Sunday, 12 June 2016

UK Sovereignty? What Sovereignty?

The decline of the British Empire, a welcome event, in my opinion, was not a matter of any one factor but rather a series of contributory factors. Initially parts of the Empire were granted Dominion status, that is each member of the old Imperialist state received autonomy over their own affairs yet remained nominally part of the 'empire.'  Mostly, this transfer was done through peaceful means although sadly not in the case of Ireland. 

Having fought the First World War, which put a dreadful strain on the British economy, Britain then found itself again at war with Germany some twenty years later. To wage war against Hitler's fascist state, one supported initially by American business if not American citizens, Britain had to borrow money sufficient to arm the nation. To this end, they sought, ironically, financial help from the United States. At this stage, the so-called special relationship didn't exist. Even so, thanks to American money Britain was able to defend itself.

Although Britain broke the back of Nazi Germany's advances during the Battle of Britain, it was Russia and the United States who brought the German's and their dictator down. Victory against Japan was almost entirely due to the United States with only a small part played by Britain. These events brought Britain and its control over the Empire to its knees. 

A deal was brokered between Britain and its one-time colony. A deal that involved Britain borrowing $US 3.75bn (US$57 billion in 2016) from the USA and a further US$1.19 bn (US$16 billion in 2016) from Canada. This was a crippling debt. One that didn't get paid back to the USA until 2006.

It was Churchill who first coined the phrase 
'special relationship.' He had the good sense to see the shift in imperial powers and wanted to hang fast to the burgeoning imperialism of the USA. This was 1946. In truth, this so-called special relationship goes back further than that. Probably as far back as the 19th century. After all, both America and Britain, then as now, are at their hearts conservative and share similar if not the same political agenda in terms of world denomination. 

By 1942 India who had long been pressing for independence but who had met with the British elites blank refusal continued to argue for autonomy. This changed in 1946. Britain had promised congress, in a bid to win their support, that they would give India its freedom. They honoured their word. They had little choice in the matter. India gained its sovereignty and a new nation was created in the process - Pakistan. This single act precipitated the end of British Imperialism. With her overseas military might greatly diminished and her colonies gaining independence the old empire went the way of all historical empires. The Empire was dead. Long live the Empire.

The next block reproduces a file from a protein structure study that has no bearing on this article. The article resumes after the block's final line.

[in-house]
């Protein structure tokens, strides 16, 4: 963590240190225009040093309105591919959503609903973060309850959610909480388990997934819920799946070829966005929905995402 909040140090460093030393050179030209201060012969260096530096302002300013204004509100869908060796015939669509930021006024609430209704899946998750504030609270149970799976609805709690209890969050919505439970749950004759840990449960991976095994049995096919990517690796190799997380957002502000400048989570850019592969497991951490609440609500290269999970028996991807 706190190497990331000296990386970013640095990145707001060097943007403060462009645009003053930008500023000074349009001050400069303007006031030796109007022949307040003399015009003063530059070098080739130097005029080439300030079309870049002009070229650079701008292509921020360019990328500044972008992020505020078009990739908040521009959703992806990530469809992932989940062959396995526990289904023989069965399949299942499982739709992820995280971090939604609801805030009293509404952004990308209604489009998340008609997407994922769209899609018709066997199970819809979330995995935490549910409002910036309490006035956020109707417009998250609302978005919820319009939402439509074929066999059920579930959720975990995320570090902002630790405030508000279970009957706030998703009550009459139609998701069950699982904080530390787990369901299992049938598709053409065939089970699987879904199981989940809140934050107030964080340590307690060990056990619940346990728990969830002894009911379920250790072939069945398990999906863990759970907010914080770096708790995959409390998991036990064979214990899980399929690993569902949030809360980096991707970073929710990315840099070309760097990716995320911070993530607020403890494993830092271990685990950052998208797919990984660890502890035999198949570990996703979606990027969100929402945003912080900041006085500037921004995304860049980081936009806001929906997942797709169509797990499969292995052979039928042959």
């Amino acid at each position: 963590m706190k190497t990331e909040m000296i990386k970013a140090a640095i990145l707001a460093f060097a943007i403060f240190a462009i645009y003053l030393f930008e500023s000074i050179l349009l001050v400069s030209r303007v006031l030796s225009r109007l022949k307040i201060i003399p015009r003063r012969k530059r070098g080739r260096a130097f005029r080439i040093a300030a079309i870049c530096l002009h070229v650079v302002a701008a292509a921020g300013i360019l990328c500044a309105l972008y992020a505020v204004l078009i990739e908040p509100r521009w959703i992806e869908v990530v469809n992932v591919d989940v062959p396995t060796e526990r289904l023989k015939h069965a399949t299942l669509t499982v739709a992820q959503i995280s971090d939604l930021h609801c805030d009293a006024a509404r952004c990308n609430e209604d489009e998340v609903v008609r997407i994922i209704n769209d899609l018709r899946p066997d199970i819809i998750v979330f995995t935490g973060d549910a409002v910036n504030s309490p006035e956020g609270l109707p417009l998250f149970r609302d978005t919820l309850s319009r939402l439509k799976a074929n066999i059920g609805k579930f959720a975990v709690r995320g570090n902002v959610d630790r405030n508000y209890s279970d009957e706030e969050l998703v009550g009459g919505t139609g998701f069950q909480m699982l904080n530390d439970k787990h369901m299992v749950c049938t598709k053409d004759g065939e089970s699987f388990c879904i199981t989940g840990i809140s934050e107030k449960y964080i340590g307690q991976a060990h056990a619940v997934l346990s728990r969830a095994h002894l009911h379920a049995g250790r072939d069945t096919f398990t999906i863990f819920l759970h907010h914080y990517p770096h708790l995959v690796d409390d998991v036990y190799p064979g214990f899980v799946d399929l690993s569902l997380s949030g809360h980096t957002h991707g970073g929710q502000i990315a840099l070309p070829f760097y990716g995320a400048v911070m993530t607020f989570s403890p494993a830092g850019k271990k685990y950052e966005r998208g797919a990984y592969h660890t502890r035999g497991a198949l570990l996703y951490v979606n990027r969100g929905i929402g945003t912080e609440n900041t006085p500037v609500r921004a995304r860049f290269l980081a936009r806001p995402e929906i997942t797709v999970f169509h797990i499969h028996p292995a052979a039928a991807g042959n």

Following the Korean war (1950 to 1953), which both the USA and the British partook in, the 'special relationship' cooled a little. With the UK still recovering from bankruptcy they no longer had the wherewithal to act as global police enforcing their imperial power. It was a role the USA willingly stepped into.

It was Clement Atlee, possibly the best post-war Prime Minister Britain has had, who cemented links with the USA in 1946 by joining NATO. After this, in 1952, Churchill exchanged chemical weapon secrets with the USA so Britain could enjoy the benefits of having a nuclear defence. When Suez erupted in 1956, as the French and British along with Israeli forces went to war with Egypt so it was the USA who forced the triumvirate to back off. This would have been a massive humiliation to the French and British. 

British Prime Minster Harold Wilson, named on the Beatles 'Taxman' song, was thought by the socialists in his party to have been a lackey of America. This may have been true but When the Vietnam War was being fought Wilson refused to send troops telling his American counterpart, President Johnson, that although Britain supported the war effort we wouldn't be sending  a military presence. This was not received well.

In 1979 Margret Thatcher came to office followed a year later by her American political soul mate, Ronald Regan. Between the two a new form of politics was unleashed. It was a merging of conservatism with classic liberalism which forged an entirely new, utterly hideous force. Neconservativism fueled by a Neoliberal free-market philosophy. Suddenly, Britain and the USA held a single agenda. Even if they had minor disagreements about the British led reclamation of the Falklands and its US-supported dictatorial government and the US invasion of Grenada. By and large, the two nations followed similar principles. There was only one head of the beast, though.

When Bill Clinton swept to power with his 'New Democrats' in 1992 only to be followed five years later by Tony Blair and his 'New Labour' party, again we had two premiers whose policies merged in a mutually beneficial way. Suddenly the one time progressive, if still 
conservative Democrats and the one time home of British Socialists found a bond that united them. As Clinton declared and Blair echoed, a 'Third Way' political force had been found. This 'Third Way' was nothing but neoliberalism made over but it certainly provided the sufficient glue to unite the UK and the USA. However, no matter how Britain may have liked to think otherwise, there was only one superpower in the friendship.

When George W. Bush entered the White House you would have thought his Republican Party's views would have clashed with Blair's but no, due to the smudging of political policies, with neoliberalism forever on the ascent, the two got along just fine. A little too fine.